As they decide which content to include, survey designers also specify the population of households, persons, providers or organizations that will be covered by the procedure. Selecting the population also defines the limits of statistical estimates that can be validly reported. Statisticians implement the definition of a population by specifying its frame.
A survey may collect information from each member of the population or a sample that allows analysts to infer results for the entire specified population. Probability procedures allow analysts to infer statistical results for an entire population based on information collected from a smaller sample. The sampling procedure selected determines the weights analysts apply to generate valid estimates for the entire population—or specific parts of it.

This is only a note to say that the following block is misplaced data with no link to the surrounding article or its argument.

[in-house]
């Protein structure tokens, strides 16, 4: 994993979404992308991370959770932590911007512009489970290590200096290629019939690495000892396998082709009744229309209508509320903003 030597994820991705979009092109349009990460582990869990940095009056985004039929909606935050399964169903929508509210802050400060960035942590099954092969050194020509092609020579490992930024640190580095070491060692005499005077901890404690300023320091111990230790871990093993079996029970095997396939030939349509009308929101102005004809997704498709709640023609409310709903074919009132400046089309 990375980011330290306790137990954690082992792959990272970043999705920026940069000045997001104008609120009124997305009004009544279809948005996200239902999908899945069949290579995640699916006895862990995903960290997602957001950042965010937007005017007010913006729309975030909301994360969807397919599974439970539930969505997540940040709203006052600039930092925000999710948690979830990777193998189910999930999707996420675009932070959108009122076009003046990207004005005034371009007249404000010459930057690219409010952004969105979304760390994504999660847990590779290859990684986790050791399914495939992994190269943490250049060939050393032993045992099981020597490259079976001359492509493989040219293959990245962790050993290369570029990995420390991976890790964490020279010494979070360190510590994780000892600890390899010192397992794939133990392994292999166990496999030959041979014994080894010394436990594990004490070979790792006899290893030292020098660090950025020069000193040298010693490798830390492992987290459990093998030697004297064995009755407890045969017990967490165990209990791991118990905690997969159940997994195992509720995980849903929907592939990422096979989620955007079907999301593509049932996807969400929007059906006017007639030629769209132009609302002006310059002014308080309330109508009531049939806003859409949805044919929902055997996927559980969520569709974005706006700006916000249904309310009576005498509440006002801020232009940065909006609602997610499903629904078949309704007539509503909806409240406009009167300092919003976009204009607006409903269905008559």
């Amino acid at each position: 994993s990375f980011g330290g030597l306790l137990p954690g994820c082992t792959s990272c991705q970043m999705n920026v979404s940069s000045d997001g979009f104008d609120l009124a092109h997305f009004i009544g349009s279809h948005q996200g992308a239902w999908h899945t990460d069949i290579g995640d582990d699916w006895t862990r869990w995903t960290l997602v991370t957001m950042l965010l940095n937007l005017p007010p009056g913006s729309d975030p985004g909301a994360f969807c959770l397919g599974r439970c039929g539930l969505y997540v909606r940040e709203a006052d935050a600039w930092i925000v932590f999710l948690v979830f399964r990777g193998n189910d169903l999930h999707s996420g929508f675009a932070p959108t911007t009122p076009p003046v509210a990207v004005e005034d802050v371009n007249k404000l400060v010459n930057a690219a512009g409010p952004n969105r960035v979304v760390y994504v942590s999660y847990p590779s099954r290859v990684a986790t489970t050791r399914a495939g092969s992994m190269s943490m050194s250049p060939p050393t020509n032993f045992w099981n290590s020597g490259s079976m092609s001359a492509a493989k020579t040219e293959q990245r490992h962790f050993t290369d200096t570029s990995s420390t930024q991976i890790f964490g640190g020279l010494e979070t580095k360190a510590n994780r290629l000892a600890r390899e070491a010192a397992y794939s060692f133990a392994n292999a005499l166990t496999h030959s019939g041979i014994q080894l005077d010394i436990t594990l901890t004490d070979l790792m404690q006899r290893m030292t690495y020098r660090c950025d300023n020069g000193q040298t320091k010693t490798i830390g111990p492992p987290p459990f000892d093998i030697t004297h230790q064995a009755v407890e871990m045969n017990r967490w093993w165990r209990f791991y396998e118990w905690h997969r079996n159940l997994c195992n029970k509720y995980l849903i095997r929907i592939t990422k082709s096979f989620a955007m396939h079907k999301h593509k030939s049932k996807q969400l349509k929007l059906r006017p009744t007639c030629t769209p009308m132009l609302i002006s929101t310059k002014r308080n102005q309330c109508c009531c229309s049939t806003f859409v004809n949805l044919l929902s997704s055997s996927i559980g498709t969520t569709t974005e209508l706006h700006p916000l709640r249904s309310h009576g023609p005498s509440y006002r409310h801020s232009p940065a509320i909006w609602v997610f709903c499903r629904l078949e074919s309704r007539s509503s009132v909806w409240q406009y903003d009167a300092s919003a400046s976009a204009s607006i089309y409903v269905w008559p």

When designing a survey, researchers and statisticians use a standard questionnaire to collect information. Each respondent is asked the same questions and information is recorded in the same way.
This differs from procedures typically used in diagnostic interviews where practitioners may probe widely and vary their questions based on observation and the health conditions they observe.
Surveys therefore involve less professional judgment and rely more on tested and validated procedures than on an extensive knowledge of the field. By relying on standard procedures they maximize comparability but loose detailed information and the expert insights clinicians provide.